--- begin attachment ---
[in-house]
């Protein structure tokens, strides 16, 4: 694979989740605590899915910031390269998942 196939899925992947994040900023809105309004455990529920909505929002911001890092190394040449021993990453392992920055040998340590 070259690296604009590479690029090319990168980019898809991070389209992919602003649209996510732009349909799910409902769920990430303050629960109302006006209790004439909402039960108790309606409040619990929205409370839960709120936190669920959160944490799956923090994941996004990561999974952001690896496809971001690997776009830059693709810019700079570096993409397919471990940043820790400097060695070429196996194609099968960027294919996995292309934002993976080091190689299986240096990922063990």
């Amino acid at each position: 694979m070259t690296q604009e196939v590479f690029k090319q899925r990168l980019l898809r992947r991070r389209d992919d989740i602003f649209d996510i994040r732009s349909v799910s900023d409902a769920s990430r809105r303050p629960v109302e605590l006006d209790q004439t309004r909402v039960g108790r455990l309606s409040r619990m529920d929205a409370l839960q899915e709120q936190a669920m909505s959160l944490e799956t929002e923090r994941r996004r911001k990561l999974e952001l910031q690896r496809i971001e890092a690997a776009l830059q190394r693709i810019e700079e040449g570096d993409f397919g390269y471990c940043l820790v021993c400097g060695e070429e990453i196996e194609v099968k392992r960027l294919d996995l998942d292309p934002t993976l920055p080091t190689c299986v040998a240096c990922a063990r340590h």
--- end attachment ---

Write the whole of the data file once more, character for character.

[in-house]
């Protein structure tokens, strides 16, 4: 694979989740605590899915910031390269998942 196939899925992947994040900023809105309004455990529920909505929002911001890092190394040449021993990453392992920055040998340590 070259690296604009590479690029090319990168980019898809991070389209992919602003649209996510732009349909799910409902769920990430303050629960109302006006209790004439909402039960108790309606409040619990929205409370839960709120936190669920959160944490799956923090994941996004990561999974952001690896496809971001690997776009830059693709810019700079570096993409397919471990940043820790400097060695070429196996194609099968960027294919996995292309934002993976080091190689299986240096990922063990």
């Amino acid at each position: 694979m070259t690296q604009e196939v590479f690029k090319q899925r990168l980019l898809r992947r991070r389209d992919d989740i602003f649209d996510i994040r732009s349909v799910s900023d409902a769920s990430r809105r303050p629960v109302e605590l006006d209790q004439t309004r909402v039960g108790r455990l309606s409040r619990m529920d929205a409370l839960q899915e709120q936190a669920m909505s959160l944490e799956t929002e923090r994941r996004r911001k990561l999974e952001l910031q690896r496809i971001e890092a690997a776009l830059q190394r693709i810019e700079e040449g570096d993409f397919g390269y471990c940043l820790v021993c400097g060695e070429e990453i196996e194609v099968k392992r960027l294919d996995l998942d292309p934002t993976l920055p080091t190689c299986v040998a240096c990922a063990r340590h």